Once I became old enough to start school, my list of challenges and setbacks grew. In my mainstream schools, I was usually the only deaf student and initially struggled with delays in communication and social-emotional skills. Consequently, I felt like a lonely outsider that didn’t fit in anywhere growing up. Eventually, the adversities I faced weighed heavily on me, and I developed mental illnesses in my pre-teen years (e.g. anxiety, depression, chronic suicidality, and an eating disorder). With time and support, my tumultuous beginnings navigating school and life, in general, became more manageable. At each life stage, new obstacles arose, and some eased or dissipated. As a young adult, I continue to encounter hurdles due to ableism, inequity, disparities, otherness, and more. It can be frankly exhausting at times as a deaf person living in the hearing world and having to deal with the aftermath of my childhood, advocate for myself and educate others. In response, I have developed a repertoire of knowledge, lessons, coping skills, and connections with the disability community to maneuver through the world, tackle obstacles I may and will endure, and be unapologetically me.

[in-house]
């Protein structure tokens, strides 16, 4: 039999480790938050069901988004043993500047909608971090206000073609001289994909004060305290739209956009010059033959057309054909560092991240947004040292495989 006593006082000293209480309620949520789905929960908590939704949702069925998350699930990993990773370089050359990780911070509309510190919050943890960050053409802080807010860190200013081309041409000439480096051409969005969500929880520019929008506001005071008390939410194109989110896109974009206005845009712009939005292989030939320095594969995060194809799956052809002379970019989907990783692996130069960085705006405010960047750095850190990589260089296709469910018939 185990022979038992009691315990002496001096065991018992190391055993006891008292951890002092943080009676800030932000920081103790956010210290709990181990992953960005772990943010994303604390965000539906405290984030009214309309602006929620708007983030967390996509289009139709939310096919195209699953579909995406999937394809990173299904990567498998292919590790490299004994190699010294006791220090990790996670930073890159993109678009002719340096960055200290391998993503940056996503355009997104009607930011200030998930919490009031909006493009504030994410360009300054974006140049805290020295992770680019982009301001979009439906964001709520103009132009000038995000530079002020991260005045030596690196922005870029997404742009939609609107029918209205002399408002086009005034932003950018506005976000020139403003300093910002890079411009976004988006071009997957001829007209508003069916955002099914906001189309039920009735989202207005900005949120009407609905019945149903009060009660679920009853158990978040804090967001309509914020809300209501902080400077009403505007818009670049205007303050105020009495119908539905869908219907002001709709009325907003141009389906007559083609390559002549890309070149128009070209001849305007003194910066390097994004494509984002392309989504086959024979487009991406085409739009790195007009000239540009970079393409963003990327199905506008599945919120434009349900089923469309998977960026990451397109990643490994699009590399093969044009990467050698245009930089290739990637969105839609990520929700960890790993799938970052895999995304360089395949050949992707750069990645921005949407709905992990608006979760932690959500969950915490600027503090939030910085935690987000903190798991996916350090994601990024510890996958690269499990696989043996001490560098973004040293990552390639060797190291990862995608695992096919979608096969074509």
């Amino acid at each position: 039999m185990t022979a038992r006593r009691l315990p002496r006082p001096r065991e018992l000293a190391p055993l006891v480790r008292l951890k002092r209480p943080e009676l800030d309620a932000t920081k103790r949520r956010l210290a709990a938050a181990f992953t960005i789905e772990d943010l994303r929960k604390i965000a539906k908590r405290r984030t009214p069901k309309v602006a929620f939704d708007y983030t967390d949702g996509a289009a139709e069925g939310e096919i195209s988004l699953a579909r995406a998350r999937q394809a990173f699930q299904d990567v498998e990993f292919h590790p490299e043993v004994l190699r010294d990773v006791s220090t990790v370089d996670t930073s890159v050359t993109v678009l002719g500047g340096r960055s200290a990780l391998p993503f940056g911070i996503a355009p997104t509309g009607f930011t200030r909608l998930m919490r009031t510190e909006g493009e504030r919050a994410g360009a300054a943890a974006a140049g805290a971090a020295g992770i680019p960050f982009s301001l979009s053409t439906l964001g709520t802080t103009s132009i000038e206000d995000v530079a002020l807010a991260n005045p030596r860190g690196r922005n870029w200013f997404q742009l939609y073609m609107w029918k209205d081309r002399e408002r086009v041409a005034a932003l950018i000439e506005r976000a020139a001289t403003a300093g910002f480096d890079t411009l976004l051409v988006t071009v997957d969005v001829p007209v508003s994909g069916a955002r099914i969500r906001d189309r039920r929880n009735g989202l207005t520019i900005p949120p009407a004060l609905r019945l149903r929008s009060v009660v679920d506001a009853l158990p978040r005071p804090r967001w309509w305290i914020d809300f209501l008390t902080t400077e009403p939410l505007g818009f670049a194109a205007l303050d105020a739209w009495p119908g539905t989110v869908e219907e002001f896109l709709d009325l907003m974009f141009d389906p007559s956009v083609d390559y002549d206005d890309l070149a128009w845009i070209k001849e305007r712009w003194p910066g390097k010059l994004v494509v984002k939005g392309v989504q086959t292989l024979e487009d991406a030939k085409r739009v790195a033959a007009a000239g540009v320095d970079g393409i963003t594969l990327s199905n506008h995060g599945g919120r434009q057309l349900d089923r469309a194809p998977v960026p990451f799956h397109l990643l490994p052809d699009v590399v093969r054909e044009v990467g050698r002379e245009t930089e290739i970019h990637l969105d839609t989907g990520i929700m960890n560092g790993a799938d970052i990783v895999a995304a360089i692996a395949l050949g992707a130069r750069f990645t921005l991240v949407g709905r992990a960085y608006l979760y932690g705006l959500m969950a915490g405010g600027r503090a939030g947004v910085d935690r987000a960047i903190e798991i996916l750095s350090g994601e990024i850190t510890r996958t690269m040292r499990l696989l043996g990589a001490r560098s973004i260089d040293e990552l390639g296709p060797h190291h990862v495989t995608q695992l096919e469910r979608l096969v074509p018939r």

3. How have you experienced ableism?

Growing up, I was naive and didn’t initially recognize ableism in my own life. However, as I got older and started to reflect on my experiences, I realized that I frequently encountered ableism from the micro level. It was and still is common to receive microaggressions through backhanded compliments (e.g., remarking “You don’t sound deaf!”), outdated terminologies (e.g., saying hearing impaired), condescension (e.g., using uncharacteristically loud voice), sentimentality (e.g., feeling pity and sadness), toxic disability theology (e.g., praying for me), and heroism (e.g., commenting “You’re such an inspiration!”). From the meso and macro levels, there are ableist practices I often notice, such as the lack of accommodations (e.g., not providing closed captioning and playing loud music in restaurants) and the expectation for me to accommodate people, rather than vice versa (e.g., having to lipread to communicate). Ableism has so many layers that seep into my day-to-day life, both knowingly and unknowingly. The nuances of ableism can act as a hindrance to my self-development, and influence how I perceive and interact with my surroundings. For example, I have to consider the intersectionality of my identities being both queer and disabled and be mindful of how the interconnectedness can impact my interactions with others. Ableism is so prevalent, and it’s crucial to have important conversations, like this, to better educate ourselves, unlearn harmful behaviors and practices, challenge biases and stereotypes, promote equity, advocate for accessibility, and amplify the voices of disabled people.